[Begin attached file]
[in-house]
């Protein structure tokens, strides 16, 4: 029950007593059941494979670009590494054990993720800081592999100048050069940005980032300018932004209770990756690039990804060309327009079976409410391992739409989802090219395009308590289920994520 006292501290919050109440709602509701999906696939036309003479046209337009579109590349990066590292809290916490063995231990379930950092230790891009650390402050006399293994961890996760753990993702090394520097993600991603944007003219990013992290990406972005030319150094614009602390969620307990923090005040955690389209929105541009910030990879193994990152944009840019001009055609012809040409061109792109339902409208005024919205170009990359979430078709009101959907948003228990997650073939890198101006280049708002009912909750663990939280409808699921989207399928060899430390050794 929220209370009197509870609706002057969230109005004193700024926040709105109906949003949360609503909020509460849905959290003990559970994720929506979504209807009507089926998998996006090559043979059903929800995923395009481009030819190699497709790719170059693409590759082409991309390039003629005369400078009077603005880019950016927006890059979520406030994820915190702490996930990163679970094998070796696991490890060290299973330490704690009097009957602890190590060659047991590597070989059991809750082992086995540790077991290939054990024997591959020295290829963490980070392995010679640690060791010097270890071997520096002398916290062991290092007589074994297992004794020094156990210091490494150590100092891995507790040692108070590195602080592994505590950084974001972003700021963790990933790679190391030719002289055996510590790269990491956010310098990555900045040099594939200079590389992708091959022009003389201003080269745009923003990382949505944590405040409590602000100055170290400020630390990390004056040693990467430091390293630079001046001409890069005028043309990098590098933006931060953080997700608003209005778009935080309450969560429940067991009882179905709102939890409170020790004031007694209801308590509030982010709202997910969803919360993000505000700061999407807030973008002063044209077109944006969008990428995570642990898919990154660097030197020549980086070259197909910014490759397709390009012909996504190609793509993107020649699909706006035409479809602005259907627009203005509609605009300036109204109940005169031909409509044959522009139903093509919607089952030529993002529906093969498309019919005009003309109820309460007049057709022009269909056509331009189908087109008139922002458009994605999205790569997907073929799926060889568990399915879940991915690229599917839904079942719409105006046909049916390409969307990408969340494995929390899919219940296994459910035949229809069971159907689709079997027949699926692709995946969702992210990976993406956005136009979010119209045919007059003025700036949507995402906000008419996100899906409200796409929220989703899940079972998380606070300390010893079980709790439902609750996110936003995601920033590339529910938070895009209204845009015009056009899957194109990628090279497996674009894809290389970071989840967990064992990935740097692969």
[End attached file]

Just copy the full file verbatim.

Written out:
[in-house]
């Protein structure tokens, strides 16, 4: 029950007593059941494979670009590494054990993720800081592999100048050069940005980032300018932004209770990756690039990804060309327009079976409410391992739409989802090219395009308590289920994520 006292501290919050109440709602509701999906696939036309003479046209337009579109590349990066590292809290916490063995231990379930950092230790891009650390402050006399293994961890996760753990993702090394520097993600991603944007003219990013992290990406972005030319150094614009602390969620307990923090005040955690389209929105541009910030990879193994990152944009840019001009055609012809040409061109792109339902409208005024919205170009990359979430078709009101959907948003228990997650073939890198101006280049708002009912909750663990939280409808699921989207399928060899430390050794 929220209370009197509870609706002057969230109005004193700024926040709105109906949003949360609503909020509460849905959290003990559970994720929506979504209807009507089926998998996006090559043979059903929800995923395009481009030819190699497709790719170059693409590759082409991309390039003629005369400078009077603005880019950016927006890059979520406030994820915190702490996930990163679970094998070796696991490890060290299973330490704690009097009957602890190590060659047991590597070989059991809750082992086995540790077991290939054990024997591959020295290829963490980070392995010679640690060791010097270890071997520096002398916290062991290092007589074994297992004794020094156990210091490494150590100092891995507790040692108070590195602080592994505590950084974001972003700021963790990933790679190391030719002289055996510590790269990491956010310098990555900045040099594939200079590389992708091959022009003389201003080269745009923003990382949505944590405040409590602000100055170290400020630390990390004056040693990467430091390293630079001046001409890069005028043309990098590098933006931060953080997700608003209005778009935080309450969560429940067991009882179905709102939890409170020790004031007694209801308590509030982010709202997910969803919360993000505000700061999407807030973008002063044209077109944006969008990428995570642990898919990154660097030197020549980086070259197909910014490759397709390009012909996504190609793509993107020649699909706006035409479809602005259907627009203005509609605009300036109204109940005169031909409509044959522009139903093509919607089952030529993002529906093969498309019919005009003309109820309460007049057709022009269909056509331009189908087109008139922002458009994605999205790569997907073929799926060889568990399915879940991915690229599917839904079942719409105006046909049916390409969307990408969340494995929390899919219940296994459910035949229809069971159907689709079997027949699926692709995946969702992210990976993406956005136009979010119209045919007059003025700036949507995402906000008419996100899906409200796409929220989703899940079972998380606070300390010893079980709790439902609750996110936003995601920033590339529910938070895009209204845009015009056009899957194109990628090279497996674009894809290389970071989840967990064992990935740097692969």